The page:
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There is quite frightening when you hear that your cat needs to undergo anesthesia procedure. We all know that there is a risk in any anesthetic agent when administered to a patient, regardless of the length of time. In a study made, 1 out of 100,000 animals will have a reaction to an anesthetic agent. While to cats, anesthesia side effect will depend on the type of sedation used for the surgery. But before your cat undergoes a surgery, your vet will conduct tests. Also, your vet will advise not to feed your cat within 12 hours to avoid vomiting. Wherein, vomiting could harm your cat’s lungs, resulting in suffocation or aspiration pneumonia. One of the anesthetic side effects is post-surgical drowsiness. You don’t have to worry as it will only last for a day.
What to Expect on the Day of the Anesthetic/Surgical Event
Your vet will make sure to get all the information needed before the surgery. They will ask you about some health-related question. Also, you will answer some review and consent before your cat undergoes a procedure. It is very important you review the forms and have all your questions answered. In this way, it will be easier for medical professionals to know what your cat needs.
Acepromazine for Cats
The tranquilizer acepromazine is not an anesthetic. However, it is administered to cats prior to surgery. Acepromazine is used along with anesthesia to achieve complete sedation. Keep in mind that the effect of it will last for six to eight hours.
When your cat has been administered with acepromazine, its side effect includes lowered blood pressure. Wherein, it can increase your cat’s heart rate. Keep in mind that cat with cardiac disease, anemia and epilepsy should not receive this drug.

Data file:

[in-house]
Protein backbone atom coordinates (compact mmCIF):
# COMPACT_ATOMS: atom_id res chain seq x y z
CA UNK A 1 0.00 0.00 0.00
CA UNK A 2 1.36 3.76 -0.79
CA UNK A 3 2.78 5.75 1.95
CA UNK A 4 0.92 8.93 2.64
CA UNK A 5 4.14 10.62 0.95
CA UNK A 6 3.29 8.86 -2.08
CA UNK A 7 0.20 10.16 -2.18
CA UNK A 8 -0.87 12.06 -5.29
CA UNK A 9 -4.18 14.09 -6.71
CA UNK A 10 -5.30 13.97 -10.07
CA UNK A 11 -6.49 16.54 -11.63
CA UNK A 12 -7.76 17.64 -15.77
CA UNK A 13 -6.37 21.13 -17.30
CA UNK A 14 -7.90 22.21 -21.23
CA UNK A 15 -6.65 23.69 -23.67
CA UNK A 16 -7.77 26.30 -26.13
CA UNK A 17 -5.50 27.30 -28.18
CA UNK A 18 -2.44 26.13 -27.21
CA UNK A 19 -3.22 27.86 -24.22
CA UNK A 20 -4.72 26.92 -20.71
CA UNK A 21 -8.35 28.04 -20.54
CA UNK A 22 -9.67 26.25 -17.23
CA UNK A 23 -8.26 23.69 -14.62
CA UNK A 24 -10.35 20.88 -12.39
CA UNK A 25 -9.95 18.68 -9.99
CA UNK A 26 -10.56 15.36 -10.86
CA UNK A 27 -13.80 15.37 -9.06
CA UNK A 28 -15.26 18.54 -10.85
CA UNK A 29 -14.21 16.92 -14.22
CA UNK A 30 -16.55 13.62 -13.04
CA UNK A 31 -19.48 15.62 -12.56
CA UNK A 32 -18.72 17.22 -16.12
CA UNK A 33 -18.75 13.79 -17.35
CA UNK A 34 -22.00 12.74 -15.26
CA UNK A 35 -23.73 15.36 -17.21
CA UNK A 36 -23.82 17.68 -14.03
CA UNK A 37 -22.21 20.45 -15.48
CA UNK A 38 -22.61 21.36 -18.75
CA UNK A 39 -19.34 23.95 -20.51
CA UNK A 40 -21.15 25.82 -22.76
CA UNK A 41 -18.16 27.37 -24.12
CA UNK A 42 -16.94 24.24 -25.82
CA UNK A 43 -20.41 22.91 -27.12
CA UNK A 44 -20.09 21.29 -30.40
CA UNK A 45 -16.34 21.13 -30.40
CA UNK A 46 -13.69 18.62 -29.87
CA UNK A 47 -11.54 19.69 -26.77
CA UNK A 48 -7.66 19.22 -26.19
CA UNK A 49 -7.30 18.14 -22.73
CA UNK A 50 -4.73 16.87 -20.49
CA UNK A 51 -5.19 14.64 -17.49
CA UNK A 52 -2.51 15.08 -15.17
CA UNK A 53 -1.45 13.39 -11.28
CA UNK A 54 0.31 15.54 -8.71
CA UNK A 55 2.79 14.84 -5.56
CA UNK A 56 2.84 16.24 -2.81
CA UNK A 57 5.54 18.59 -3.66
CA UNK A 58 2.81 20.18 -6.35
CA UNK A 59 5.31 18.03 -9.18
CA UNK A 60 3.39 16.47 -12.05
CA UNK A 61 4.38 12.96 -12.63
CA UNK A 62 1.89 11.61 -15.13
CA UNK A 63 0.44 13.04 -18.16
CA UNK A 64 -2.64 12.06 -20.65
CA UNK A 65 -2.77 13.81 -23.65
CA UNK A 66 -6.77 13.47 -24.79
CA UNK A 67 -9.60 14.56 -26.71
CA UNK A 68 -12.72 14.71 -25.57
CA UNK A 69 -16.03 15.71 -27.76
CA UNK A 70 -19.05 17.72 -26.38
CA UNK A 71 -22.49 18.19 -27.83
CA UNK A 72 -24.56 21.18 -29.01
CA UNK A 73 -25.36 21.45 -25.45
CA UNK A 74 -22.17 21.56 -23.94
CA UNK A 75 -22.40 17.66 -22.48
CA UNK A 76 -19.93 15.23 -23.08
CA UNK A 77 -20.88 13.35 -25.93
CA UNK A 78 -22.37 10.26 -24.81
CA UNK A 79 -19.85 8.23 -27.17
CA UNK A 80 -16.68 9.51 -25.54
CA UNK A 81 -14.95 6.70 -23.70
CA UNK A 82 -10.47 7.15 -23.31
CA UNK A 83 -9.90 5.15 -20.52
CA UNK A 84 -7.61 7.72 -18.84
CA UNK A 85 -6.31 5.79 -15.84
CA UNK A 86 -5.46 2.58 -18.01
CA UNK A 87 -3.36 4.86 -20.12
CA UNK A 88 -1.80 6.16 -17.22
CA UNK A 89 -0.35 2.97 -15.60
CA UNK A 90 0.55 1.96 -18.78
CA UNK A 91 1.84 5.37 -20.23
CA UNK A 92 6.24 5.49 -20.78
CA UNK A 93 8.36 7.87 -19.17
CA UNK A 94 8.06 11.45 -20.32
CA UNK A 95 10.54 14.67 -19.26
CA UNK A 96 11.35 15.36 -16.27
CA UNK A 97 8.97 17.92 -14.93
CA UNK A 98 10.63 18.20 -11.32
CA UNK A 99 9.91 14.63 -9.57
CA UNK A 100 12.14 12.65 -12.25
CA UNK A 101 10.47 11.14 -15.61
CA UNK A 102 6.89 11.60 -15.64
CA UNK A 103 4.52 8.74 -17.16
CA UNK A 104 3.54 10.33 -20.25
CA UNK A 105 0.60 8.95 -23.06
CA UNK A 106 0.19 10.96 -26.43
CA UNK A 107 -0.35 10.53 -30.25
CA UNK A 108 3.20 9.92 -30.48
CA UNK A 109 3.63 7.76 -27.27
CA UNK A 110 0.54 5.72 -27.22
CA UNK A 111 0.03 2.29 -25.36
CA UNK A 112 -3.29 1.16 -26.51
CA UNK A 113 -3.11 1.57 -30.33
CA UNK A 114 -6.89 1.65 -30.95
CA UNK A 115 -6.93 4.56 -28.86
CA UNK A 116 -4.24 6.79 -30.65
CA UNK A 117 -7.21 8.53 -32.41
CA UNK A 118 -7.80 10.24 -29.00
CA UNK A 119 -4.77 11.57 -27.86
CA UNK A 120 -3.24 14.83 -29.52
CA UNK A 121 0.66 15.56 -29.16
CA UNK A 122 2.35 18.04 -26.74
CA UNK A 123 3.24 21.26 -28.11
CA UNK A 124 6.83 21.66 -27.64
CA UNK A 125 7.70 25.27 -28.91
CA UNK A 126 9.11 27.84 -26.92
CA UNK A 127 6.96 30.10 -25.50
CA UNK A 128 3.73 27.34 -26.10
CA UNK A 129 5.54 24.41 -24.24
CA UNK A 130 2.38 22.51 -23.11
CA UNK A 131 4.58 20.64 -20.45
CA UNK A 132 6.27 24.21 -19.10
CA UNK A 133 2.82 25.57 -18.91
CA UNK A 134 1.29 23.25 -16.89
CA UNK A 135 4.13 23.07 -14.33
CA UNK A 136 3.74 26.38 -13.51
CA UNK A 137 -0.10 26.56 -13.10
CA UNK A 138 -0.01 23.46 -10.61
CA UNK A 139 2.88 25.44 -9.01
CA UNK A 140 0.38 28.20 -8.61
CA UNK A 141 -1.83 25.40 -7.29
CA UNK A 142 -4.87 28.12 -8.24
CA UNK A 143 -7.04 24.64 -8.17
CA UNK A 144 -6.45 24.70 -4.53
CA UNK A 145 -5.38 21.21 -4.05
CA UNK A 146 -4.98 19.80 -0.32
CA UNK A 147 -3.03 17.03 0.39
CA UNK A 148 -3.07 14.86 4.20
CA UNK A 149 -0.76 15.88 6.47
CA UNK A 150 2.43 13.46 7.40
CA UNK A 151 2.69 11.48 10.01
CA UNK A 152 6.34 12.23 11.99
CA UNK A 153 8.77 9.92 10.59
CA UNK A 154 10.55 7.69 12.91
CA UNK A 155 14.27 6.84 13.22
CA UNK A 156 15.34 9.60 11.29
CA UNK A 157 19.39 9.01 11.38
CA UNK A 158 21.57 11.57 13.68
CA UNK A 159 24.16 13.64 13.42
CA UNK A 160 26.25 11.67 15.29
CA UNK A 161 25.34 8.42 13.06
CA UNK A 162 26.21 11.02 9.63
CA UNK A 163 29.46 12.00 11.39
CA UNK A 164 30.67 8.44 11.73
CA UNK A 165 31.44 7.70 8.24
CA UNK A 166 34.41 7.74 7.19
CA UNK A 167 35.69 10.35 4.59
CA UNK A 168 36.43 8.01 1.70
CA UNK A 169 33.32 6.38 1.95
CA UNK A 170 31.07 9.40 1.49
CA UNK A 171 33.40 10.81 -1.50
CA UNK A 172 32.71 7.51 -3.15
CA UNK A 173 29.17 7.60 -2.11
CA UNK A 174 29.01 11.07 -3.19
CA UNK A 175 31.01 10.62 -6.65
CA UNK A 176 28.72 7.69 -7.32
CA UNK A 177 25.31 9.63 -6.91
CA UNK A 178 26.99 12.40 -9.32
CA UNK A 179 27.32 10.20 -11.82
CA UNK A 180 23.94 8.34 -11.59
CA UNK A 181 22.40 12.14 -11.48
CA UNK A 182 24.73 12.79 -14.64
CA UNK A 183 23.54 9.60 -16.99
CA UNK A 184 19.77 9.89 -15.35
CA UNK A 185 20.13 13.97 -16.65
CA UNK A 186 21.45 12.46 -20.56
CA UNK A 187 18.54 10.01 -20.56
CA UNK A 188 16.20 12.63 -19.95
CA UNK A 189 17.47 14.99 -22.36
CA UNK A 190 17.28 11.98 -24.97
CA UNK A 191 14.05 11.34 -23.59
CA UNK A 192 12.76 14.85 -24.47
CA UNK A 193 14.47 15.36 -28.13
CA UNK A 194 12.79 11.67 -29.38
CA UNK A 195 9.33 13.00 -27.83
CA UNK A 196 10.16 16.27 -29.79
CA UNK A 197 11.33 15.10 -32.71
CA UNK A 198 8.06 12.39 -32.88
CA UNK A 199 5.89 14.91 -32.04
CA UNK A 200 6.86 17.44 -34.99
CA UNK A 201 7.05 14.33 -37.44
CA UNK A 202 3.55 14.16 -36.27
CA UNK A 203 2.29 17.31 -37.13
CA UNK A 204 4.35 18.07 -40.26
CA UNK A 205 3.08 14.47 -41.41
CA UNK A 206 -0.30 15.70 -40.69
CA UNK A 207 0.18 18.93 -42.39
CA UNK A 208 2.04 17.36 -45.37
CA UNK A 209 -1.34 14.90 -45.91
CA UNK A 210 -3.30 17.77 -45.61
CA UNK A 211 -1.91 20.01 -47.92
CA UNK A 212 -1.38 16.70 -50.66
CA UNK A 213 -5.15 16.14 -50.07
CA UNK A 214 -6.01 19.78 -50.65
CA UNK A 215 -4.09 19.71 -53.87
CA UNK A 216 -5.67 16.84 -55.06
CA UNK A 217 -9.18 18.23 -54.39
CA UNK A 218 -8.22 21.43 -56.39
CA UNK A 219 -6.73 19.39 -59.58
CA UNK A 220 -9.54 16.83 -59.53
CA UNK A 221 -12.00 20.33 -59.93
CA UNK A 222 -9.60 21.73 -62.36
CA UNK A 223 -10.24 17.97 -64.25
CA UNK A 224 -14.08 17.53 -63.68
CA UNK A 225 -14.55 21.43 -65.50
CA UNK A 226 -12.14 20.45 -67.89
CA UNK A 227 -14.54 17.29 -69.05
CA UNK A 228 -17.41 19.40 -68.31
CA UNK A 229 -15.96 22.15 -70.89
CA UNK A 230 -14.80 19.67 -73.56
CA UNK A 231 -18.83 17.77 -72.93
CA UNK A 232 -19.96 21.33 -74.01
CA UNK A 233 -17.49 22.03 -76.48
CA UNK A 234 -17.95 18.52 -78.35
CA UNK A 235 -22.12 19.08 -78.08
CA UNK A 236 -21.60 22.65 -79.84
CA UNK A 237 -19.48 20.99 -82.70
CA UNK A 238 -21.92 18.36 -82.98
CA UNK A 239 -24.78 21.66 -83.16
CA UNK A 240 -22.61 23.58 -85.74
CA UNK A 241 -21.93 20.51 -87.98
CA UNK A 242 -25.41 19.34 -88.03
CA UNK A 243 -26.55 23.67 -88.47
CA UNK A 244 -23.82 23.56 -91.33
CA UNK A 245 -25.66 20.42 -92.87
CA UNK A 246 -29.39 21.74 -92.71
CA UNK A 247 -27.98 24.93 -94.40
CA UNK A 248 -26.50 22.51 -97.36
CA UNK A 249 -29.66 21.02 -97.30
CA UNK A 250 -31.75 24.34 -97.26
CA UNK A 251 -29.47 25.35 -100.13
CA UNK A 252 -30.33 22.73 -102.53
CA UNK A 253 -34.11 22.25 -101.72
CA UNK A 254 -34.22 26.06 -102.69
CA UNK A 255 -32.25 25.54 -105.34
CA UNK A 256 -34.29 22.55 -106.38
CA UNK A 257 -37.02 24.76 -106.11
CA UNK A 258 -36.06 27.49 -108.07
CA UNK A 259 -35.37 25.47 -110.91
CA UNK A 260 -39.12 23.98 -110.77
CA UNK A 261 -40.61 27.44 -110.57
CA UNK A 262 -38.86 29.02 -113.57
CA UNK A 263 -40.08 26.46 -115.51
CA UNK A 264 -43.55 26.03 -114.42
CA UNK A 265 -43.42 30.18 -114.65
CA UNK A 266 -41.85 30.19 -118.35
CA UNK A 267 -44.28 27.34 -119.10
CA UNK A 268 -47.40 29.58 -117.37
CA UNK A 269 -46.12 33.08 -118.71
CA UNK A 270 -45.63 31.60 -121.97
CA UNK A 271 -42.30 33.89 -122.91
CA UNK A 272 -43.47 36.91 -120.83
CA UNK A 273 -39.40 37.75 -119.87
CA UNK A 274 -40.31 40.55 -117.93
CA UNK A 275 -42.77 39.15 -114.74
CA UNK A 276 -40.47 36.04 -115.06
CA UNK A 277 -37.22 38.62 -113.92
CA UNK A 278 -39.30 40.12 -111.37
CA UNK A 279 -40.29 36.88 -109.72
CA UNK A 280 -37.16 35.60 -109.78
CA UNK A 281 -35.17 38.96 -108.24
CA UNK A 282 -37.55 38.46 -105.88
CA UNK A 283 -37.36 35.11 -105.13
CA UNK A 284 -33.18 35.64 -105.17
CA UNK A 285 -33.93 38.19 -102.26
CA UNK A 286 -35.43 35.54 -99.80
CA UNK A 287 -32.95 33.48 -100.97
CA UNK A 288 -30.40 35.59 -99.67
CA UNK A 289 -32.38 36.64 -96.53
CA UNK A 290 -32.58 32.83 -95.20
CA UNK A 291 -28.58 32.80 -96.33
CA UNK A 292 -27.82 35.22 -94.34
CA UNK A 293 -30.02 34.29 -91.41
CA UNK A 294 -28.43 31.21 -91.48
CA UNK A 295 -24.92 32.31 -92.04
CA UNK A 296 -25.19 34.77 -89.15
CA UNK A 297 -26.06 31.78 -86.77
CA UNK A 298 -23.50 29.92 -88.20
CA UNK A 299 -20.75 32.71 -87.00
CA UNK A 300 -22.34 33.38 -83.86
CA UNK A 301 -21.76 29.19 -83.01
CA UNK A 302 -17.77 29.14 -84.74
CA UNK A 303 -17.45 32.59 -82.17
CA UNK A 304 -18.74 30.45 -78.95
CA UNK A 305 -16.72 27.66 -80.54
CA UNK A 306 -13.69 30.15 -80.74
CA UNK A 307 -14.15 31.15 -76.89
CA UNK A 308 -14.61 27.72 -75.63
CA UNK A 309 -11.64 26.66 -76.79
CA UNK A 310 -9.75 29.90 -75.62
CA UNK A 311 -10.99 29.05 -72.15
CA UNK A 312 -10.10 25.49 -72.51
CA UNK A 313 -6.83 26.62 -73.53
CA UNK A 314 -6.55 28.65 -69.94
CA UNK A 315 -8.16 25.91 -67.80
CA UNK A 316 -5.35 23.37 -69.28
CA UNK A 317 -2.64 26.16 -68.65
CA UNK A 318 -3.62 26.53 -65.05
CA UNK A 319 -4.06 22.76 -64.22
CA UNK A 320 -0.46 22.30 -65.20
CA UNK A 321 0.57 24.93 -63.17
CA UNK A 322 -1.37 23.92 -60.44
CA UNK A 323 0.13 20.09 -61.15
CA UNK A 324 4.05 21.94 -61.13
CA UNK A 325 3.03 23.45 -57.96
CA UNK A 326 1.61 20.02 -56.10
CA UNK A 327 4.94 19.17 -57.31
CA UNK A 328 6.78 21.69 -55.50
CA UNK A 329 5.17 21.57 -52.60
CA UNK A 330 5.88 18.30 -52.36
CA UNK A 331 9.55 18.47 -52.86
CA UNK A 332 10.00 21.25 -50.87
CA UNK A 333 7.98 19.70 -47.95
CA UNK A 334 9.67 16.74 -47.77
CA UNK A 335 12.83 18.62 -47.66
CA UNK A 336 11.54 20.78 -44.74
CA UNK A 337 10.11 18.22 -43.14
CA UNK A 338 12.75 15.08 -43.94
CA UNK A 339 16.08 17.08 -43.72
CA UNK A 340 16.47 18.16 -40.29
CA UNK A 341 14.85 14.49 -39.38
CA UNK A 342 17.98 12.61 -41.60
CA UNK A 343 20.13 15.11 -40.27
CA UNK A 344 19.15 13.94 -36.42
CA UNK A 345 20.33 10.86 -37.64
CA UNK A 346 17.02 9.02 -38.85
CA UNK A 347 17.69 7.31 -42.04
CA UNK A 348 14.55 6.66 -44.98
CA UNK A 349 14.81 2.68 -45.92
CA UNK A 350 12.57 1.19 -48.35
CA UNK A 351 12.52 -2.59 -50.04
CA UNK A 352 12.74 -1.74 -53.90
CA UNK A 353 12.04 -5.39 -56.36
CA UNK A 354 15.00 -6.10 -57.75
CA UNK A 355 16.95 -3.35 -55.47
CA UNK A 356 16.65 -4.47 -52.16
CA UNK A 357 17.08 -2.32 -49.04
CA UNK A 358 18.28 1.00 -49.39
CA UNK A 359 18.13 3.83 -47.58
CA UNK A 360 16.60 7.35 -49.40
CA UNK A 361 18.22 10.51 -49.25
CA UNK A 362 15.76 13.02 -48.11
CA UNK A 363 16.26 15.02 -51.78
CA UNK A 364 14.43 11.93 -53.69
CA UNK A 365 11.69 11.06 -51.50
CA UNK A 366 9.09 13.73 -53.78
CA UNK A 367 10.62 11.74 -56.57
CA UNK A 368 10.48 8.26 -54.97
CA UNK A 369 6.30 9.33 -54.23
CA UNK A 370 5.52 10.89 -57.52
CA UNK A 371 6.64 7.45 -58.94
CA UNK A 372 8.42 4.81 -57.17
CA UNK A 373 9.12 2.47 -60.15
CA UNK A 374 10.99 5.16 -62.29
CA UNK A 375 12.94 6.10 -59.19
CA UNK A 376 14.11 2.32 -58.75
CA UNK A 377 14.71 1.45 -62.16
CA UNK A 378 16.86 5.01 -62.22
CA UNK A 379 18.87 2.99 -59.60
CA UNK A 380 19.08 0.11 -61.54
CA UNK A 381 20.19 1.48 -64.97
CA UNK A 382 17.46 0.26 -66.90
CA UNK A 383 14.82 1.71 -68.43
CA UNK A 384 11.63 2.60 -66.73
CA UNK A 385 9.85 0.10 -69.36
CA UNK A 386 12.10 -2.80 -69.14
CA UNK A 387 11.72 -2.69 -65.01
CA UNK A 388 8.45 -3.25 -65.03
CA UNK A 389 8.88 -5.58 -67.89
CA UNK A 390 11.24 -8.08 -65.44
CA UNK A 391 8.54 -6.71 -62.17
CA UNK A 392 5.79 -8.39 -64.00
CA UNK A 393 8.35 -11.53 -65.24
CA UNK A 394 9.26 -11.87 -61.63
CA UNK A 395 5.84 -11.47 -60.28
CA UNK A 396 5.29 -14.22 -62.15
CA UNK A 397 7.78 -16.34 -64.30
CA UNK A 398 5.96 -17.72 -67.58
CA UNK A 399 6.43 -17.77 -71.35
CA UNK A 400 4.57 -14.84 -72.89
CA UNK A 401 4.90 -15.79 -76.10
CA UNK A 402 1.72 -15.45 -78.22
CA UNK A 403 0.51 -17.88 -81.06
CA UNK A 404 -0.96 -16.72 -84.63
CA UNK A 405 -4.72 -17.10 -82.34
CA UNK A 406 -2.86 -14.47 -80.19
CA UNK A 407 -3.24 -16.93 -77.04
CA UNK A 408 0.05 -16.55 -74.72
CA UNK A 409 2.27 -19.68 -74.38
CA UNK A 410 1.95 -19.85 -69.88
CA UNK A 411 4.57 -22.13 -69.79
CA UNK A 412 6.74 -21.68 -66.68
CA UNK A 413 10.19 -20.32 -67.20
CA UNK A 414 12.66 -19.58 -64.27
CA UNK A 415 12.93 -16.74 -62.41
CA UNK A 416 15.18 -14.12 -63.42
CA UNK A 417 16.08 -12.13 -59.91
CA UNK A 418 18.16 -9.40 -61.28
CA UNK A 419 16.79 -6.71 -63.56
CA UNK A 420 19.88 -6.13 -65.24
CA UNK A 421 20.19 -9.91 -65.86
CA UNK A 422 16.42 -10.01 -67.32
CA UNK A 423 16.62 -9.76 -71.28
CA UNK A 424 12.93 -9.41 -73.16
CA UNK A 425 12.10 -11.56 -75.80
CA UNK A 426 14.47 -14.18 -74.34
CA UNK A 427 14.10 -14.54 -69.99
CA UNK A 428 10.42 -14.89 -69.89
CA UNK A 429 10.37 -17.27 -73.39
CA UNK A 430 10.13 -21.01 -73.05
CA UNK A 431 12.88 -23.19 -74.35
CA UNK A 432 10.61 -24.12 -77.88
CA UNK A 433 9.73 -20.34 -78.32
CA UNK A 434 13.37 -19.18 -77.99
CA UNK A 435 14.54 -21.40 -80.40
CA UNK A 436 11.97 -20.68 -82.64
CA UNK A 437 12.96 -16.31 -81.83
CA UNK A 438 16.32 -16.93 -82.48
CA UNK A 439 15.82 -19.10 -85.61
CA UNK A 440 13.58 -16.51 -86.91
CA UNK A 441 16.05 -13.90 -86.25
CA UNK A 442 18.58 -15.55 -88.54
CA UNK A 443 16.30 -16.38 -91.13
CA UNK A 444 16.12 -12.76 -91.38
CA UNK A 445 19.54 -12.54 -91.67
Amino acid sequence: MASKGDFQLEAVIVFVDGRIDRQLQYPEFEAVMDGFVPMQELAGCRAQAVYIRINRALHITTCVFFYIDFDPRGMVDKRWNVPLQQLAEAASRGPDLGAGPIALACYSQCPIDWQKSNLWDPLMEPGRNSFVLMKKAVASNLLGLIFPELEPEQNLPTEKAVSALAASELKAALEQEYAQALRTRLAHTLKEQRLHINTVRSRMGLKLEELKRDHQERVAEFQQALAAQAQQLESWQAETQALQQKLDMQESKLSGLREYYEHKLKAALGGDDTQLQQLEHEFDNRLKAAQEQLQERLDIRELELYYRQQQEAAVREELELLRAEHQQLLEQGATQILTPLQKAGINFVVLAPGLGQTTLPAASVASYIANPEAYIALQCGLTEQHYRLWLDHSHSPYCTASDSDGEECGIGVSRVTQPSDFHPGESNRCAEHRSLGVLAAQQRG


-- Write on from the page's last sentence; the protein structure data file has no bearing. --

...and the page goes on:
Ketamine as an Anesthetic
If your cat suffered from a minor injury, ketamine is administered to them. Injectable ketamine puts a cat completely “out” for about an hour.
The vet suggested that cat suffering from heart disease and epilepsy should not receive ketamine. However, its side effect includes a change in the kitty’s personality.
The amount of ketamine administered depends on the weight of your cat.
This gas anesthetic is administered to the older feline with complex health surgery. In previous years, cats more often died from a response to the general anesthesia than they seem today. However, it doesn’t mean it won’t happen again.
Once gas anesthetic is administered, blindness, liver or kidney failure, cardiac problems, seizures or blood clotting issues might happen. While your cat is under this anesthesia, a medical expert will observe her. They will observe the blood pressure, heart rate and heartbeat, breathing, body temperature and the oxygen in his blood.
How to Minimize the Risks of Anesthesia on Your Cat
It is important that your vet knows the medical history of your cat. Like vaccine history, lifestyle and any medications that will influence how anesthesia will respond. Your vet will recommend a pre-surgical examination and diagnostic tests. It is used to help identify any underlying conditions that might affect the future anesthetic procedure.
Recommended diagnostic tests usually include
1. Electrolyte tests
It is done to secure your cat isn’t dehydrated or suffering from an electrolyte imbalance
2. CBC or complete blood count test
It will help your vet to see and rule out blood-related condition
3. Chemical test
While this test will help to evaluate kidney, liver, and pancreatic function and sugar levels.
If your cat comes home, make sure you will place your cat in a safe and quiet place. Wherein, this kind of area will help her recover faster than usual.
But keep in mind what are the prescriptions given by the vet. Especially when is the right time to feed her. If you have seen changes with its bowel movement, inform your cat immediately.
Keep in Mind
Your cat needs your full attention in times of anesthetic procedure. Like humans, cats want to receive love and affection. In this way, this could be the best way to help them recover faster.